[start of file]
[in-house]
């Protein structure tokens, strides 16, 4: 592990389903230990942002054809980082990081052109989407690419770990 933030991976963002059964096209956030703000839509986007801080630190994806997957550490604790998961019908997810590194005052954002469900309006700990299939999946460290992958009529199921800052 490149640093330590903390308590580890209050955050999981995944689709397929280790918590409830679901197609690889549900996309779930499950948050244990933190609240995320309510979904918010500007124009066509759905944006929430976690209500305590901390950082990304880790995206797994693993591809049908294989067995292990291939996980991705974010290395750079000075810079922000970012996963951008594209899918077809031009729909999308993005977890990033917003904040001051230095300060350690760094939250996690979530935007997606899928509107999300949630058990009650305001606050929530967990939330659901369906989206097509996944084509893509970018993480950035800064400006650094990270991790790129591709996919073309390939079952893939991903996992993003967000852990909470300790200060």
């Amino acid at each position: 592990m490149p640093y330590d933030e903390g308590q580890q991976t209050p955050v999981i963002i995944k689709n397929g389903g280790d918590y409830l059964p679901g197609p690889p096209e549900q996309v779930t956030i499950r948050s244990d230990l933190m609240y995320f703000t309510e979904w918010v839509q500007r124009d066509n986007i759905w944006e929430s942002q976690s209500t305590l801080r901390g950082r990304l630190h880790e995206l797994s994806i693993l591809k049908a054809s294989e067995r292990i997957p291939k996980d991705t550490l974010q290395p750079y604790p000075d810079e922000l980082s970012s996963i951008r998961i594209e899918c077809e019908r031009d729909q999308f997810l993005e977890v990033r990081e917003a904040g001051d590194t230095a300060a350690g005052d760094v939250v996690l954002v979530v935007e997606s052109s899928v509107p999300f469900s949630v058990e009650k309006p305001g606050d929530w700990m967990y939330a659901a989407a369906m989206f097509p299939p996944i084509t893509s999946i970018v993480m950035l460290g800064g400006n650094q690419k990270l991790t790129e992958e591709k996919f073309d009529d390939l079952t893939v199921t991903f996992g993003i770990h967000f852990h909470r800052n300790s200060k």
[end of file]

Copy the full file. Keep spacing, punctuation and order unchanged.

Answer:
[in-house]
């Protein structure tokens, strides 16, 4: 592990389903230990942002054809980082990081052109989407690419770990 933030991976963002059964096209956030703000839509986007801080630190994806997957550490604790998961019908997810590194005052954002469900309006700990299939999946460290992958009529199921800052 490149640093330590903390308590580890209050955050999981995944689709397929280790918590409830679901197609690889549900996309779930499950948050244990933190609240995320309510979904918010500007124009066509759905944006929430976690209500305590901390950082990304880790995206797994693993591809049908294989067995292990291939996980991705974010290395750079000075810079922000970012996963951008594209899918077809031009729909999308993005977890990033917003904040001051230095300060350690760094939250996690979530935007997606899928509107999300949630058990009650305001606050929530967990939330659901369906989206097509996944084509893509970018993480950035800064400006650094990270991790790129591709996919073309390939079952893939991903996992993003967000852990909470300790200060």
């Amino acid at each position: 592990m490149p640093y330590d933030e903390g308590q580890q991976t209050p955050v999981i963002i995944k689709n397929g389903g280790d918590y409830l059964p679901g197609p690889p096209e549900q996309v779930t956030i499950r948050s244990d230990l933190m609240y995320f703000t309510e979904w918010v839509q500007r124009d066509n986007i759905w944006e929430s942002q976690s209500t305590l801080r901390g950082r990304l630190h880790e995206l797994s994806i693993l591809k049908a054809s294989e067995r292990i997957p291939k996980d991705t550490l974010q290395p750079y604790p000075d810079e922000l980082s970012s996963i951008r998961i594209e899918c077809e019908r031009d729909q999308f997810l993005e977890v990033r990081e917003a904040g001051d590194t230095a300060a350690g005052d760094v939250v996690l954002v979530v935007e997606s052109s899928v509107p999300f469900s949630v058990e009650k309006p305001g606050d929530w700990m967990y939330a659901a989407a369906m989206f097509p299939p996944i084509t893509s999946i970018v993480m950035l460290g800064g400006n650094q690419k990270l991790t790129e992958e591709k996919f073309d009529d390939l079952t893939v199921t991903f996992g993003i770990h967000f852990h909470r800052n300790s200060k």